Shaking the Habitual
Released April 9, 2013
Judging by the album cover, you might be thinking that another Britney Spears-inspired diva has emerged to conquer the world’s pop scene, but if you are a fan of the Swedish brother-sister duo The Knife, you know that this is far from the truth. The mellow-looking cover art is just a deceiving layer of their new album, Shaking the Habitual, which is everything but mellow.
For those who are unacquainted with the duo, The Knife is a Swedish electronic music collaboration that consists of siblings Olof Dreijer and Karin Dreijer-Andersson. Known for their mysterious and eccentric appearances in the media, the siblings primarily create electro-dance and dark synth-pop music. In the last few years, they have worked on a variety of projects, including one-time solo careers (such as Dreijer-Andersson’s phenomenal musical project Fever Ray) and collaboration projects with other artists (such as the Darwinism-based electro-opera Tomorrow, In a Year).
Shaking the Habitual is their first album after a long-lasting hiatus that started with the release of their third album, Silent Shout, in 2006. While there is still a specific flavor of their music on this album, it is evident that this hiatus amended their style, because Shaking the Habitual scarcely resembles any of their previous work.
If I had to describe the album in one word, it would be “challenging.” With the exception of the opening track “A Tooth For An Eye,” absolutely nothing on this album comes easily. From the 9-minute abstract political manifesto “Full of Fire” to the very end of the album, the songs dissipate heavy and obtrusive sounds that invoke the most unpleasant thoughts in your mind. There are moments in certain songs, like “A Cherry On Top” and “Raging Lung,” when a glimpse of Dreijer-Andersson’s vulnerable voice peeks in, but the transparent emotionality is immediately erased by the never-ending, lingering sounds of unsettledness. The mysterious pop beats from their previous albums only whisper signs of existence in songs such as “Networking” and “Without You My Life Would Be Boring,” which gives hope that their original style might still lurk beneath the surface.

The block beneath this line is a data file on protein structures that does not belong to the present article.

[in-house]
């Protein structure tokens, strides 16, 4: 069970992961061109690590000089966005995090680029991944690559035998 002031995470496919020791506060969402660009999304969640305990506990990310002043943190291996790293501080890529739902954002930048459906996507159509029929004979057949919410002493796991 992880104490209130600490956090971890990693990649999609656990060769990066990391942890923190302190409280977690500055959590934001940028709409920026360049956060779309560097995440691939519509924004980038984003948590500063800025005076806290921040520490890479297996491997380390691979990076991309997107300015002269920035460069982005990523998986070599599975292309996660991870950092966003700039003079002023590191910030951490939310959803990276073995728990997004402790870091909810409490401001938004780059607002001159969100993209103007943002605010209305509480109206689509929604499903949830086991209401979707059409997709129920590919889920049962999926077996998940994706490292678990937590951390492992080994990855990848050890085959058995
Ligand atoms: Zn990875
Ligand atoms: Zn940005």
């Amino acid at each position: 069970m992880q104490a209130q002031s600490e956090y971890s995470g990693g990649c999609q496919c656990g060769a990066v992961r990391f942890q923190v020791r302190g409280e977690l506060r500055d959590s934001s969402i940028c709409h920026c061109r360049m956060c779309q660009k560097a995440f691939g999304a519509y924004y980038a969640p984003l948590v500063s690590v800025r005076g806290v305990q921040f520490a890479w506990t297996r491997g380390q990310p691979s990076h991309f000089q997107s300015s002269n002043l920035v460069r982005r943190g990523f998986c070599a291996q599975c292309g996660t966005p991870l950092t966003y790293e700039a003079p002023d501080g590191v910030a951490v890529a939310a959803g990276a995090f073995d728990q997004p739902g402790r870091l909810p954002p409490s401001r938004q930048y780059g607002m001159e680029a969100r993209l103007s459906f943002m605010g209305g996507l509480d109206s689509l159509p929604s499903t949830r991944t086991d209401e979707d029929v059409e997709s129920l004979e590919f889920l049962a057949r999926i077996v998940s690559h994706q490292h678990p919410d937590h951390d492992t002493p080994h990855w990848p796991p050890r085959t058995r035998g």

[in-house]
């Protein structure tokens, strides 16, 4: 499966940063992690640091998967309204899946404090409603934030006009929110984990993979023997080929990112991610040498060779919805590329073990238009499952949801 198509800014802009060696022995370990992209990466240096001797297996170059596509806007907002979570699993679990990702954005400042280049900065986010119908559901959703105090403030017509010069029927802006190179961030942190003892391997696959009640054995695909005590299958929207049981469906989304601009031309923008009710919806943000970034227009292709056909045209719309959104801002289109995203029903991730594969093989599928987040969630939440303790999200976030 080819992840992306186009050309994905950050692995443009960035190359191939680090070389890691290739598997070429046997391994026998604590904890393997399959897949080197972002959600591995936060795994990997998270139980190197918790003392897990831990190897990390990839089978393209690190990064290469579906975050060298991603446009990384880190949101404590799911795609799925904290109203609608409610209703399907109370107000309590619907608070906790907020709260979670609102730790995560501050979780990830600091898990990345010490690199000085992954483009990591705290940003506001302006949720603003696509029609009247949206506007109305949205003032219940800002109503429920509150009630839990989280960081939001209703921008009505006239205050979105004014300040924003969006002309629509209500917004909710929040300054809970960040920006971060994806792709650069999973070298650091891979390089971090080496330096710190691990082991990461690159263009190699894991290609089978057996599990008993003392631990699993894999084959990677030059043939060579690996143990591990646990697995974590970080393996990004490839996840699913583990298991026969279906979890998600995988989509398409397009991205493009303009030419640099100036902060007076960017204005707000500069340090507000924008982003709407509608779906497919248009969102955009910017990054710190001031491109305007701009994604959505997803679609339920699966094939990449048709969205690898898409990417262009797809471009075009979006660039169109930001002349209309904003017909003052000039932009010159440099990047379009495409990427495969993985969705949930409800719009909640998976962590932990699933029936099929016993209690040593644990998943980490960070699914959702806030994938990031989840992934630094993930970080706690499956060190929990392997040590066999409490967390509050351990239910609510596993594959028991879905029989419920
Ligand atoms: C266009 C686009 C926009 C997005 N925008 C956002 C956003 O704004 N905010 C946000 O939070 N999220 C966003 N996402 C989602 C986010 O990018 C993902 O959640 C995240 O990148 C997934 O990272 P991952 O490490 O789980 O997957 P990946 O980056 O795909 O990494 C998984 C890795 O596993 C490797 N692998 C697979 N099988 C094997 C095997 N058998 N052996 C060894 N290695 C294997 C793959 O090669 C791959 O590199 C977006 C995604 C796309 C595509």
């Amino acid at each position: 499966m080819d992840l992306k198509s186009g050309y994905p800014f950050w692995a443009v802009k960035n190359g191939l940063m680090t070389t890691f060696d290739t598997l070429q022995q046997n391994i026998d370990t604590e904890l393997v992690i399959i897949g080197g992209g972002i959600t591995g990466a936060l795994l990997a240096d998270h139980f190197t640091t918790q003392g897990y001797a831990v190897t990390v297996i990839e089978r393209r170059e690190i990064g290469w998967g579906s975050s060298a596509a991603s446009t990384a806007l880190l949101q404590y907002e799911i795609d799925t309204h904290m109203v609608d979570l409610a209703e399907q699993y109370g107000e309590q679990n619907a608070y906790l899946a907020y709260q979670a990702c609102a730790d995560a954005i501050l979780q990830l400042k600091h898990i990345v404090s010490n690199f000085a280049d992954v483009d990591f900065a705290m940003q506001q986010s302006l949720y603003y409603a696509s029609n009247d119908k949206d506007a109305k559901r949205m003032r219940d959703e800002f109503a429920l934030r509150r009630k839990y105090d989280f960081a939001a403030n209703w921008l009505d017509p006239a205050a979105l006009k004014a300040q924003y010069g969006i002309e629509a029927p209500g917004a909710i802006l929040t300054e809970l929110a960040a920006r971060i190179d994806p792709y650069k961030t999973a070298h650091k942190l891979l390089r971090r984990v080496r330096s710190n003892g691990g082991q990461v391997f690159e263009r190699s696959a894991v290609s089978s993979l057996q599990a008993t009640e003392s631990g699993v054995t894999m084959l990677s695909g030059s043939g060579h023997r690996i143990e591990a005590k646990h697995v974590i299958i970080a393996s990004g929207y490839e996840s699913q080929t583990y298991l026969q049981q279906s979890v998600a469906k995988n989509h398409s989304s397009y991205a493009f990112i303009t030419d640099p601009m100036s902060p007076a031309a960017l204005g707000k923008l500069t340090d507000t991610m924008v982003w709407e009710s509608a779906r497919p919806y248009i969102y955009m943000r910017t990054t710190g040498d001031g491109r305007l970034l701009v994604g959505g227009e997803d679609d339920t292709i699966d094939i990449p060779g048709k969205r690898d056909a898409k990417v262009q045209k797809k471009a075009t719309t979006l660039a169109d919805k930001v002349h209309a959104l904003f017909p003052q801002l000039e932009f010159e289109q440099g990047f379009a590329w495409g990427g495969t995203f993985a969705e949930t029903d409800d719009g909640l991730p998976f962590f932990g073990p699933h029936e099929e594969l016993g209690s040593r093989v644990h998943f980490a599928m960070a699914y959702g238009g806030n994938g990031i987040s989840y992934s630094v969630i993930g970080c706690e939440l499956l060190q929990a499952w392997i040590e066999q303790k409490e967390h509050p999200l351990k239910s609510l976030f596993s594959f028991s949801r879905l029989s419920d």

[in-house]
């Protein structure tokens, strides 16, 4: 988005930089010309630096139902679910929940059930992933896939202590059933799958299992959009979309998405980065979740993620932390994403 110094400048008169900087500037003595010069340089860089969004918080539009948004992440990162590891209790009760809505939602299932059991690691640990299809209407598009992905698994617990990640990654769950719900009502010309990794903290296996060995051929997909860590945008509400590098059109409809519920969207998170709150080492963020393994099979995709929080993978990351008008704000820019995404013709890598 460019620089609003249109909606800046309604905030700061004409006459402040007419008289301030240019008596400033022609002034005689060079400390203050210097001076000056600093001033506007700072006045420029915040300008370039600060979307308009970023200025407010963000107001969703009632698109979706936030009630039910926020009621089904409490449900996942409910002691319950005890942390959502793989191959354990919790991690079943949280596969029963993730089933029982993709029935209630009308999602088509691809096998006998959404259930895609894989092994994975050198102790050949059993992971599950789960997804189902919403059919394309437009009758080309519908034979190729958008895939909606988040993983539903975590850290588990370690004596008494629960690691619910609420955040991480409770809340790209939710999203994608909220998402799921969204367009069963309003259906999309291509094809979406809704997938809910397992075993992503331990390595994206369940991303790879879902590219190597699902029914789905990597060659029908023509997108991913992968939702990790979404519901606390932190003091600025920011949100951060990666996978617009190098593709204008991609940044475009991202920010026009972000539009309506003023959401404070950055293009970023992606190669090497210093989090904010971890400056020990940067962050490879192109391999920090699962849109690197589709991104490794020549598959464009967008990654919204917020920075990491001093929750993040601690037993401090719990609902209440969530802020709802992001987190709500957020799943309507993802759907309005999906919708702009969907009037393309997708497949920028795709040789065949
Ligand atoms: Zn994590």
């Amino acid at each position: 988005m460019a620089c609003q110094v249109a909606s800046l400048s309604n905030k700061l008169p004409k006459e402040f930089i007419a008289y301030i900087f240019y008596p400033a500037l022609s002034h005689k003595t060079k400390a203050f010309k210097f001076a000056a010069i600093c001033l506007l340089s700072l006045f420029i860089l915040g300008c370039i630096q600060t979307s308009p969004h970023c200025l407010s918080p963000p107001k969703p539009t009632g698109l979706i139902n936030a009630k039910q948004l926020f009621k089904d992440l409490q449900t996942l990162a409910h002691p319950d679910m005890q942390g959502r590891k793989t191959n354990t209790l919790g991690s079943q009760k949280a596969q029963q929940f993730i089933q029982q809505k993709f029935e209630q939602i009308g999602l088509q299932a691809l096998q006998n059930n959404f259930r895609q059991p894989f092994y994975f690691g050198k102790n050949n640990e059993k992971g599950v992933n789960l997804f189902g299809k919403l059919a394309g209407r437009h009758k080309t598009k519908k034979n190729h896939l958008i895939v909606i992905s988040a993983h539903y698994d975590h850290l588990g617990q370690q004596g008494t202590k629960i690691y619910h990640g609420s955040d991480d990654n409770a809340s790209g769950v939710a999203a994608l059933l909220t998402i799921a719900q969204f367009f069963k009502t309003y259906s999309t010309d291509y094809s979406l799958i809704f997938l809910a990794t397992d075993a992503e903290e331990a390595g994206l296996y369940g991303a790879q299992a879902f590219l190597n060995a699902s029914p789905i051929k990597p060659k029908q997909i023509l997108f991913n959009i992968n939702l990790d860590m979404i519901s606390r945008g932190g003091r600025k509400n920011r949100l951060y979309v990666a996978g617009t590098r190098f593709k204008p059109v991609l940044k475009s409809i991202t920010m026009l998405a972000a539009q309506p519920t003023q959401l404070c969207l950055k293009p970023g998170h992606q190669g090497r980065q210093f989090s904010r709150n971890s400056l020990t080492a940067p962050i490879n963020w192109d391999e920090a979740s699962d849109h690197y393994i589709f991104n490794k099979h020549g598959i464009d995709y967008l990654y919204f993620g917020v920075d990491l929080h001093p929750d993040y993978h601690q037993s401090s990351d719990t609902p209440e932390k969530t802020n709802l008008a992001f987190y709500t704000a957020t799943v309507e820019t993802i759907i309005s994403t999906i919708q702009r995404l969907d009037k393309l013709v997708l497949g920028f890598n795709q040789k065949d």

Lyrically, the album is both confusing and mind-boggling. When Dreijer-Andersson creaks “Of all the guys and the signori / who will write my story / get the picture, they get glory / who looks after my story?” in “Full of Fire,” followed by “Strawberry, melon, a cherry on top” in “A Cherry On Top,” you have to wonder whether you just witnessed the creation of an intellectual movement or complete nonsense.
In the online promotion of their album, the duo said: “Music can be so meaningless. We had to find lust.” It would seem that the siblings are challenging their listeners and the entire music industry with this album, but I don’t see how music is meant to shape today’s art if we can’t comprehend it — although I will be honest and admit that I might just be a clueless fan, miles away from realizing what is really going on in their new album. Nevertheless, it would be unfair to say this album is mediocre just because I don’t fully understand it. There is certainly a degree of mastery present in Shaking the Habitual, because it somehow manages to captivate your attention just as much as it forces you to escape its agonizing sounds. Despite the few boring tracks, the album will spike your interest even if you try to stay disengaged.
Shaking the Habitual is sort of like the shape-shifting boggart from Harry Potter — if you approach it with ease and sense of humor, it sounds like a ridiculous extravaganza, but if you face it with apprehension and fear, it transforms into a joy-sucking and loveless sonic hollow that bounces between infinite stillness and nerve-wracking tension.
Highlight tracks: “A Tooth For An Eye,” “Full of Fire,” “A Cherry On Top,” “Raging Lung,” and “Without You My Life Would Be Boring.”